alternative history

The Children of Darkness

The Children of Darkness (The Seekers)
Published: 20 Jun. 2015)
Author's Twitter: @davidlitwack
A thousand years ago the Darkness came–a time of violence and social collapse when technology ran rampant. But the vicars of the Temple of Light brought peace, ushering in an era of blessed simplicity. For ten centuries they kept the madness at bay with “temple magic,” eliminating the rush of progress that nearly caused the destruction of everything. Orah and Nathaniel, have grew up in a tiny village, longing for more from life but unwilling to challenge the status quo. When Orah is summoned for a “teaching”—the brutal coming-of-age ritual that binds the young to the Light—Nathaniel follows in a foolhardy attempt to save her.

July 30, 2015

Format: Paprback

5 Stars


The Children of Darkness, the first volume of David Litwack’s The Seekers series, is a classic quest story. Three young heroes embark upon a journey to uncover a secret that can save the world. Along the way they meet a wise guide and encounter daunting obstacles that test their courage and resolve. And they return very changed.

This YA novel follows the pattern, but it’s anything but run of the mill. The quality of its intelligence, imagination, and prose raises The Children of Darkness to the level of literature.

Orah, Nathaniel, and Thomas live in a theocracy. The Temple of Light came into existence a after a series of wars almost destroyed humankind, and for a millennium it has kept the peace. The Temple controls every aspect of peoples’ lives. The vicars of the Temple prescribe how many children a family may have, how people cook their food, what musical instruments they play, and, of course, what they’re allowed to think. The rules are enforced by bands of deacons and by “teaching” the young in a process that amounts to torture.

A vicar comes to the village of Little Pond and selects Thomas for a teaching. When he returns, he avoids Nathaniel and Orah because the vicars have forced him to betray his childhood friends. Next Orah is taken for teaching. Nathaniel follows her and the vicar to Temple City and offers to take her place. While he awaits the vicars’ decision in a dungeon, the old man in the adjacent cell tells him of the Keepers, a secret group who through the centuries have passed down coded directions to the Keep, a hidden place where the wonders of the ancient world are preserved. Everything forbidden by the Temple is there.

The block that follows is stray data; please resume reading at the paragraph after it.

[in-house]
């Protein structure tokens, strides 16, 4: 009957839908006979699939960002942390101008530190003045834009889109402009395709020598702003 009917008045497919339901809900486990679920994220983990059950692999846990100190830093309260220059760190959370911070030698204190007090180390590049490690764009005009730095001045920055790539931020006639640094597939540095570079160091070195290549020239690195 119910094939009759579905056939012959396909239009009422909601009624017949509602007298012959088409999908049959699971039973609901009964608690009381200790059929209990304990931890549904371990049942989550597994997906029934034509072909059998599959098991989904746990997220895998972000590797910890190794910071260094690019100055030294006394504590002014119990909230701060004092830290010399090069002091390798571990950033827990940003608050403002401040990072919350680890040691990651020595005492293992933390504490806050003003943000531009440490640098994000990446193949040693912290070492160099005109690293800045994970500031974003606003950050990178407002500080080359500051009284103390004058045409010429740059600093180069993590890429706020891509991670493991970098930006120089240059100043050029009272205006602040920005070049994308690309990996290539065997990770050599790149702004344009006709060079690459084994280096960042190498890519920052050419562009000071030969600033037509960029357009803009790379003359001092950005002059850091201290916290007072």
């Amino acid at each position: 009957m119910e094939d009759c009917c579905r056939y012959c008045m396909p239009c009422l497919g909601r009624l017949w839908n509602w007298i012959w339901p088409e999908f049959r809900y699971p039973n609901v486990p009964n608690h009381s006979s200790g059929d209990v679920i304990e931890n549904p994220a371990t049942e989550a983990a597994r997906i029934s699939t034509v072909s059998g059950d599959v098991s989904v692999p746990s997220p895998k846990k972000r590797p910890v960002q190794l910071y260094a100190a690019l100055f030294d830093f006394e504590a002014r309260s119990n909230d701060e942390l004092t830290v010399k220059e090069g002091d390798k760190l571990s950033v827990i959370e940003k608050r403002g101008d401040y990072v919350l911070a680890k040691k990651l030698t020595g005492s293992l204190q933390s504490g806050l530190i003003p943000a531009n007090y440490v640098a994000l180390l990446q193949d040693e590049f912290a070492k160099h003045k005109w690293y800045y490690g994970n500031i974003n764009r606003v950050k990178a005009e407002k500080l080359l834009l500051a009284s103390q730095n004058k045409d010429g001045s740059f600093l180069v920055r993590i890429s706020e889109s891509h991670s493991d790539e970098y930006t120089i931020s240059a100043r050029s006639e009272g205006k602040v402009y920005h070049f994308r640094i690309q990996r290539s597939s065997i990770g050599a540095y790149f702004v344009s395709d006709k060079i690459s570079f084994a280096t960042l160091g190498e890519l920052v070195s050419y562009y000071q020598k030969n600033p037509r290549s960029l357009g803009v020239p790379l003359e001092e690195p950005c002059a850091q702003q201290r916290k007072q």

The old man appoints Nathaniel a Seeker, charged with finding the Keep, and gives him the first part of the code along with clues to the location and identity of the next Keeper. After Nathaniel returns to Little Pond, he and his friends set out to find the Keep.

At first their quest appears altogether noble and right. The Temple of Light is oppressive, cruel, and anti-intellectual. As the wise man explains to them, the aim of teaching is to extinguish the fire in human beings — the spirit that drives individuals to dream and achieve and aspire to greatness. Teaching almost destroys Thomas. But a thousand years ago, humankind almost destroyed itself and the world with the magic in the Keep. For all its shortcomings, the Temple makes it possible for human beings to live in harmony among themselves and with nature. The quest might open Pandora’s Box.

Litwack avoids the usual tropes of YA fantasy. There’s no simpleminded battle between good and evil, no sexual jealousy and tension between friends, and no adolescent bickering. The friends argue about things that matter — how they can best survive, whether the quest is worth the cost.